Reflex hammer

A reflex hammer is a medical instrument used by practitioners to test deep tendon reflexes. Testing for reflexes is an important part of the neurological physical examination in order to detect abnormalities in the central or peripheral nervous system.

Reflex hammers can also be used for chest percussion.

Sensory neuron

Sensory neurons also known as afferent neurons are neurons that convert a specific type of stimulus, via their receptors, into action potentials or graded potentials. This process is called sensory transduction. The cell bodies of the sensory neurons are located in the dorsal ganglia of the spinal cord.This sensory information travels along afferent nerve fibers in an afferent or sensory nerve, to the brain via the spinal cord. The stimulus can come from extoreceptors outside the body, for example light and sound, or from interoreceptors inside the body, for example blood pressure or the sense of body position.

Different types of sensory neurons have different sensory receptors that respond to different kinds of stimuli.

Stimulus (physiology)

In physiology, a stimulus (plural stimuli) is a detectable change in the internal or external environment. The ability of an organism or organ to respond to external stimuli is called sensitivity. When a stimulus is applied to a sensory receptor, it normally elicits or influences a reflex via stimulus transduction. These sensory receptors can receive information from outside the body, as in touch receptors found in the skin or light receptors in the eye, as well as from inside the body, as in chemoreceptors and mechanoreceptors. An internal stimulus is often the first component of a homeostatic control system. External stimuli are capable of producing systemic responses throughout the body, as in the fight-or-flight response. In order for a stimulus to be detected with high probability, its level must exceed the absolute threshold; if a signal does reach threshold, the information is transmitted to the central nervous system (CNS), where it is integrated and a decision on how to react is made. Although stimuli commonly cause the body to respond, it is the CNS that finally determines whether a signal causes a reaction or not.

TPC Harding Park

TPC Harding Park, formerly Harding Park Golf Club and commonly known as Harding Park, is a municipal golf course on the West Coast of the United States, located in western San Francisco, California. It is owned by the city and county of San Francisco.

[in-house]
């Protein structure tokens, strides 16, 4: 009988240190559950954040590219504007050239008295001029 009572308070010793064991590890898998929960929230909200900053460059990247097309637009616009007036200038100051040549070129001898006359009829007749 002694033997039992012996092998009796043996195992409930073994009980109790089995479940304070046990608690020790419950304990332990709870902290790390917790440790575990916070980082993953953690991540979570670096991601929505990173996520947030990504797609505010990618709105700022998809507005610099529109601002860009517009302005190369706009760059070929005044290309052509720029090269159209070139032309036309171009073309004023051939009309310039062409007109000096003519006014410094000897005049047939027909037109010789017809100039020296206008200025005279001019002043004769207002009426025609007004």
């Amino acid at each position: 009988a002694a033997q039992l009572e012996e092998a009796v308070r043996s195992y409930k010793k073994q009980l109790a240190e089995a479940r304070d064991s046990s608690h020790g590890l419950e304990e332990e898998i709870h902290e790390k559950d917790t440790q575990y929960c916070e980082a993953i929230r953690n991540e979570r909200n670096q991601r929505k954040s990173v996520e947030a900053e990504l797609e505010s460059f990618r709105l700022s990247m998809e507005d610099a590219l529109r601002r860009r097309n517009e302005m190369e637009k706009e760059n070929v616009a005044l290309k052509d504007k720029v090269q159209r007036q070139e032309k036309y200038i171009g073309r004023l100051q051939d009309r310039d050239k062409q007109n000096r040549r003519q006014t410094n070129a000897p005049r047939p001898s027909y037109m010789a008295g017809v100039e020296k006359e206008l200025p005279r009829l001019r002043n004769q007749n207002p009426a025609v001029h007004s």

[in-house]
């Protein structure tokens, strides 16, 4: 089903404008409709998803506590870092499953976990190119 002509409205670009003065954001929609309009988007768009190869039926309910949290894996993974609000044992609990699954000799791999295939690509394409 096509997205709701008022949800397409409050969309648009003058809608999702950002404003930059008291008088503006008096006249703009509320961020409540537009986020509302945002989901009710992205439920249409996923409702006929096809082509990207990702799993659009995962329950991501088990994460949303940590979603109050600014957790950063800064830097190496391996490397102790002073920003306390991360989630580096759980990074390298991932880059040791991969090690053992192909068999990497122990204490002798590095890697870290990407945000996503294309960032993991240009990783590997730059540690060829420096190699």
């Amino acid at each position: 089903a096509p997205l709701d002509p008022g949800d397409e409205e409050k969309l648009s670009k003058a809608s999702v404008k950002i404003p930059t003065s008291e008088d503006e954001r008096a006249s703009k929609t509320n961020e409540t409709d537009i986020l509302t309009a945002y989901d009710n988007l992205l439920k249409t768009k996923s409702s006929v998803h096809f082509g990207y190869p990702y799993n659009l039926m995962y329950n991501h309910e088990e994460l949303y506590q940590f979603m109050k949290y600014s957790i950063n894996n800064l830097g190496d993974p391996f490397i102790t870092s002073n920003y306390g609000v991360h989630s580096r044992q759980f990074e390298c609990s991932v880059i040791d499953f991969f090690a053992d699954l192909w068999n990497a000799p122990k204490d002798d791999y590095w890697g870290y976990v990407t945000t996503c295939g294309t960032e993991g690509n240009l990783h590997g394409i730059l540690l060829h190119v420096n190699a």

It is now a part of the PGA Tour's Tournament Players Club (TPC) network of courses, following an agreement between the tour and the city that was announced on November 3, 2010. It is located in the southwest area of San Francisco, on the west side of San Francisco State University, and surrounded by Lake Merced on its other three sides. The entrance is at Harding Road, which connects to Skyline Boulevard on the east.

Thermoreceptor

A thermoreceptor is a non-specialised sense receptor, or more accurately the receptive portion of a sensory neuron, that codes absolute and relative changes in temperature, primarily within the innocuous range. In the mammalian peripheral nervous system, warmth receptors are thought to be unmyelinated C-fibres (low conduction velocity), while those responding to cold have both C-fibers and thinly myelinated A delta fibers (faster conduction velocity). The adequate stimulus for a warm receptor is warming, which results in an increase in their action potential discharge rate. Cooling results in a decrease in warm receptor discharge rate. For cold receptors their firing rate increases during cooling and decreases during warming. Some cold receptors also respond with a brief action potential discharge to high temperatures, i.e. typically above 45°C, and this is known as a paradoxical response to heat. The mechanism responsible for this behavior has not been determined.